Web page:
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Old 07-31-2010, 03:41 PM   #1
JLem
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Default good yeast @ 68-72F?

I'm itching to brew, but I don't have any temp control. Though my basement maintains a pretty constant temperature, it is somewhere in the vicinity of 70oF. Since New England right now is in a bit of a reprieve from the heat, with night time temps down in the 50s, I figure now is my window to get something brewing.

I'd like to brew up something along the lines of a pale ale or amber. Realistically, even with the nice temps, I will need to ferment in the 68-72F range. What yeast would you recommend at these temps? I'm game for just about anything - American, English, German - but NOT Belgian (haven't acquired a taste yet).

Thanks.


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Old 07-31-2010, 04:32 PM   #2
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fellow new englander here. ive been using s-05 at around 68-70 with good results


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Old 07-31-2010, 04:42 PM   #3
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Hi Jlem, when the outdoor temps are high and my cellar temps get up to 70ish, I put my fermenter in a large cooler with water and a frozen 2 liter soda bottle. This drops the temp a few degrees and all i do is swap out the bottle every day (or twice a day if I'm around). Very easy way to ferment a little cooler.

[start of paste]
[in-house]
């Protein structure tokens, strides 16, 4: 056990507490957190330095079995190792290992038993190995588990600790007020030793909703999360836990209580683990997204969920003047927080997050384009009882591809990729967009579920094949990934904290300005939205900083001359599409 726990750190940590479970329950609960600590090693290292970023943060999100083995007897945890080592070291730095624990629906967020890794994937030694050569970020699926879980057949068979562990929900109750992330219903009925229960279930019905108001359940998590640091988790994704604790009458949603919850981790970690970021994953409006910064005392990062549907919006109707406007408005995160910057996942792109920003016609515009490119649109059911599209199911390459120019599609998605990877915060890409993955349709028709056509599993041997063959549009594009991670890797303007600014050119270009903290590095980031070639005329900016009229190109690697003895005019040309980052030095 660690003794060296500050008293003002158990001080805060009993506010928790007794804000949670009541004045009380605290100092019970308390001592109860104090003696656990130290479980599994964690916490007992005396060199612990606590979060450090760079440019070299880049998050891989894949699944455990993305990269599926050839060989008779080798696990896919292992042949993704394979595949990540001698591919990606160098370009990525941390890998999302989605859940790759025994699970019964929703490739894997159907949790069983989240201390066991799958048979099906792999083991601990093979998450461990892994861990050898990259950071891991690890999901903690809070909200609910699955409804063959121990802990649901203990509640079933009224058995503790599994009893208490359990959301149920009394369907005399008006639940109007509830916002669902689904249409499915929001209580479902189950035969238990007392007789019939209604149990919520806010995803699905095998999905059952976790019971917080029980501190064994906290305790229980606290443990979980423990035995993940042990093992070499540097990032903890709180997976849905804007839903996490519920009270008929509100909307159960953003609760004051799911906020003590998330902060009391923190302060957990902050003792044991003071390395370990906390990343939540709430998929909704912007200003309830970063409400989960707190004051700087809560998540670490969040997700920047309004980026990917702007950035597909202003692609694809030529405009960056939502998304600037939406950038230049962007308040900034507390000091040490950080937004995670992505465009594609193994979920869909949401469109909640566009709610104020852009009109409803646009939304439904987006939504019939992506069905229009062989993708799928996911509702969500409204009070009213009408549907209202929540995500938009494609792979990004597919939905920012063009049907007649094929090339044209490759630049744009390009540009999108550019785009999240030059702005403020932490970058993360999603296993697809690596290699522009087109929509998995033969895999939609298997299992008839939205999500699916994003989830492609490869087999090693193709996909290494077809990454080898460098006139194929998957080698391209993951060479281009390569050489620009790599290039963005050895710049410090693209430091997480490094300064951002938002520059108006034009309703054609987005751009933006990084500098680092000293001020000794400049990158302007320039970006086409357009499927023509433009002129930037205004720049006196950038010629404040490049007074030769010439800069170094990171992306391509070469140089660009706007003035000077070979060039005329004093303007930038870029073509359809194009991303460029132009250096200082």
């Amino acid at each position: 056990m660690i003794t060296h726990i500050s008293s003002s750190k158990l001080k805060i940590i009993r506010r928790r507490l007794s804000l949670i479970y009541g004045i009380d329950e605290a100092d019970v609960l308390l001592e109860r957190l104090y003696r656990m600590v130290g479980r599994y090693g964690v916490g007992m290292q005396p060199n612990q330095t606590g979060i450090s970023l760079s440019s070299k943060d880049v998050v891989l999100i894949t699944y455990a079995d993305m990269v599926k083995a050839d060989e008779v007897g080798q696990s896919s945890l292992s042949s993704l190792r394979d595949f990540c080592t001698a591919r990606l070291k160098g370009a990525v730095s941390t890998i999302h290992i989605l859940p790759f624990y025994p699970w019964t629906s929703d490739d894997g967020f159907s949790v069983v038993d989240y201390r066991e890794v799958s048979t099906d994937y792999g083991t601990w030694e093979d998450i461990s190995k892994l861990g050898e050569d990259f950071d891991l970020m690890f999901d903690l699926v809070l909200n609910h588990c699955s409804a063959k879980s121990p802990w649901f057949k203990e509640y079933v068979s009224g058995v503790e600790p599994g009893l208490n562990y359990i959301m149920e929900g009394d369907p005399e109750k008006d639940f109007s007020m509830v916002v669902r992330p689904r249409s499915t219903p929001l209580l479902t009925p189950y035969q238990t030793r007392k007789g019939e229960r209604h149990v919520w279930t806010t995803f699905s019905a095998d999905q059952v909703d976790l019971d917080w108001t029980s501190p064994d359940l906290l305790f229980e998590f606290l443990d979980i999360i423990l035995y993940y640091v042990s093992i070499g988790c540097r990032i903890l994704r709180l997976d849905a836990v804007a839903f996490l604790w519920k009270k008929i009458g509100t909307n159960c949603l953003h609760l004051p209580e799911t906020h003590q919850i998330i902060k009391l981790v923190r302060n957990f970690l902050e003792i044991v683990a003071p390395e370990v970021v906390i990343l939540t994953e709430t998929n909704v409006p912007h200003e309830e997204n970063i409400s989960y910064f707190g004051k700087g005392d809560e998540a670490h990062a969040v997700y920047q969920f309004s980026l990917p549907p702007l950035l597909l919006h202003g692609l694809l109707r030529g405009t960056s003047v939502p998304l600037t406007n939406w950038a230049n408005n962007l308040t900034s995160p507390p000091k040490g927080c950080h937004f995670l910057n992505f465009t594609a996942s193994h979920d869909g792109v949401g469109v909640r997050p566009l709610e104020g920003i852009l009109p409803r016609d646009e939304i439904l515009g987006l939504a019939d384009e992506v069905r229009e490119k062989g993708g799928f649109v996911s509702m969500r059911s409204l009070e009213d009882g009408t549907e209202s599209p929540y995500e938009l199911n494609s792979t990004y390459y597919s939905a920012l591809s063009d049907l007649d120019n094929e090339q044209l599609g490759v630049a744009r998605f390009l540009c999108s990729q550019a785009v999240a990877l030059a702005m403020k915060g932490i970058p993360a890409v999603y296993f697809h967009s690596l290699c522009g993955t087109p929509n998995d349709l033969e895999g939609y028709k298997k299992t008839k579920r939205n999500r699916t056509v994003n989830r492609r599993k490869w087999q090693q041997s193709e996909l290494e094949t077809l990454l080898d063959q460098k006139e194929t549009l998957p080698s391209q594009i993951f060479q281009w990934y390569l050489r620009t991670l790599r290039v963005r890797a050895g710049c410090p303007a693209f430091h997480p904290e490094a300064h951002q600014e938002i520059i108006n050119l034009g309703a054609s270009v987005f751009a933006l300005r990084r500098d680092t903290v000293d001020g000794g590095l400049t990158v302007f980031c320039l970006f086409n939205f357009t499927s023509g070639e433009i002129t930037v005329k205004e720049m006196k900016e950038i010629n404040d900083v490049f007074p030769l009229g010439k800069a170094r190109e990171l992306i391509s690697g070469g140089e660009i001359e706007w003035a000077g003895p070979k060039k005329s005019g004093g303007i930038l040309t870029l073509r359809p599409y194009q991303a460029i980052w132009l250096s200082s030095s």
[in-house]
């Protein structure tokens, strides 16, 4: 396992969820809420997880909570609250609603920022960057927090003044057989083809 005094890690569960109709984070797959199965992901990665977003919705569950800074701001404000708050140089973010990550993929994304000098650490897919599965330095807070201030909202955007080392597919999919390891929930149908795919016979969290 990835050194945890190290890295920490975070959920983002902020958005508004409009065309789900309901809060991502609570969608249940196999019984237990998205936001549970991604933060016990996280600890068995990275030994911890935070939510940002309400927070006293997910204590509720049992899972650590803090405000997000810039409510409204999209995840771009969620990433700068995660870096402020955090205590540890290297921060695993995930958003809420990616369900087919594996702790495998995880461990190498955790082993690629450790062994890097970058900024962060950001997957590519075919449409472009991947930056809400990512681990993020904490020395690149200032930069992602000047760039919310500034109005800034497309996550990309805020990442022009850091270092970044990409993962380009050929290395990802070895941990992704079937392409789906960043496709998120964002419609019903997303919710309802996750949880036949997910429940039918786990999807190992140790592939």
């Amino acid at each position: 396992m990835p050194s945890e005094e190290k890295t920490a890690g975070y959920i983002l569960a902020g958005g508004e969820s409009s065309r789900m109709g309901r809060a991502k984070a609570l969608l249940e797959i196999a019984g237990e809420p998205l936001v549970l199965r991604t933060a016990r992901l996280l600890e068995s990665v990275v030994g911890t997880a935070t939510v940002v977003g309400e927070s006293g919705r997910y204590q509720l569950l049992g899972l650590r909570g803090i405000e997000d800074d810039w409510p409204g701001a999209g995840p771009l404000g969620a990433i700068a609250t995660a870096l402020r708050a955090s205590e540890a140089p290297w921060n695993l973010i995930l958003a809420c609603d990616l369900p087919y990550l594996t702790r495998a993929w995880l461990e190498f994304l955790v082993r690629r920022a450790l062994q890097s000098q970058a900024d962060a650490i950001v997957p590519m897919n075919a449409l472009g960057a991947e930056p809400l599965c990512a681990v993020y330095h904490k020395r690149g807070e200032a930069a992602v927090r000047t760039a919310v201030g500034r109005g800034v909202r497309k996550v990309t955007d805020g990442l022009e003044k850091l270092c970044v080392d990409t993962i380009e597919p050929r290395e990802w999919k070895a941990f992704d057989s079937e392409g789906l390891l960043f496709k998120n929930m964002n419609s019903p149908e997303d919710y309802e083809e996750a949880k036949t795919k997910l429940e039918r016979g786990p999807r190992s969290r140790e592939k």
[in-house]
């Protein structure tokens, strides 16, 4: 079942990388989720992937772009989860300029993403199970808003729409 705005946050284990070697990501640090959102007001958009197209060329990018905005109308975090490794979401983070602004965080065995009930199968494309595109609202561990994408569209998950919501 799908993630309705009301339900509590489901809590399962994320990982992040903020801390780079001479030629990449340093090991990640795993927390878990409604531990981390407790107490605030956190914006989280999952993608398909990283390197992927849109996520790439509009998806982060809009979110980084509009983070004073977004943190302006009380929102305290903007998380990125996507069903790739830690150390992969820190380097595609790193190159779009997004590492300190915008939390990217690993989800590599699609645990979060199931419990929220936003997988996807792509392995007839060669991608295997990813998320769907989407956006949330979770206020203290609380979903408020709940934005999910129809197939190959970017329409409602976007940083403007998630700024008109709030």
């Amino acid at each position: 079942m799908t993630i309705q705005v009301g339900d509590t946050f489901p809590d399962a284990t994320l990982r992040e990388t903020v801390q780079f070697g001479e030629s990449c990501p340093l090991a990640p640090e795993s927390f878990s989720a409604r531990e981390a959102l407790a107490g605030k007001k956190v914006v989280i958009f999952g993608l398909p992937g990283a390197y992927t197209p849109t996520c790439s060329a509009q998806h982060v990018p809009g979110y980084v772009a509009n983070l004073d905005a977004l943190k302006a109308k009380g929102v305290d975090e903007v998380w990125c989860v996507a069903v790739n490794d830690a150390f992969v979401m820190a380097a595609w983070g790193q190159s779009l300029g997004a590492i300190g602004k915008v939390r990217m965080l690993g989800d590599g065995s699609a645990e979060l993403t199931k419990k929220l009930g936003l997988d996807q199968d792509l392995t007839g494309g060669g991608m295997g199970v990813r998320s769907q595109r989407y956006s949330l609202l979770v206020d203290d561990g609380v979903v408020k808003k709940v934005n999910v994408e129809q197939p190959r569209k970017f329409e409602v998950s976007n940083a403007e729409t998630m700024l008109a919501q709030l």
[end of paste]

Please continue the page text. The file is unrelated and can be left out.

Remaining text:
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Old 07-31-2010, 04:55 PM   #4
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I trust the weather in New England as much as I trust our politicians (I live in the Boston area).

I made a little swamp cooler for my latest batch. A shallow plastic or metal tub with some cold water (I plan on swapping out picnic cooler ice packs), covered the carboy with an old towel (doubles as a light blocker) and then pointed a fan at it.

It's fermenting at 68F right now (if I can trust my fermometer). Room temp is 78F

Another plus of having some sort of "tub of cold water" under your carboy is that it will catch any blowoff you might get.
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Old 07-31-2010, 05:03 PM   #5
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good idea about the swamp cooler. i can probably do that. Any yeast suggestions though for temps on the higher side? Just want to play it safe.
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Old 07-31-2010, 05:14 PM   #6
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The problem with a 70-72 degree ambient temp is that during peak fermentation, the internal temp of the beer may be in the upper 70s. But assuming the beer doesn't get above 72, us-05 is good in that range and is perfect for a pale or amber. A hefeweizen yeast is also good around there, but you said pale or amber so that rules it out. Also, I really like Ringwood yeast at around 70. It could make a very nice, if a bit flavorful and aromatic pale or amber. It may require some rousing though, but I think it's worth it. It has great flavor.
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Old 07-31-2010, 05:25 PM   #7
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Any of the chico strains should be pretty good at your temps (S-05, WLP001, Wyeast 1056). You might get some mild esters, but it should ferment relatively clean up to ~74F. I'd definately stay away from Nottingham at those temps. If you wanted an english yeast, WLP023 or Wyeast 1275 would probably be ok too, but once again would be a little high in esters. Keep in mind that fermentation will create heat, and the beer will be a few degrees higher than ambient temp during active fermentation.


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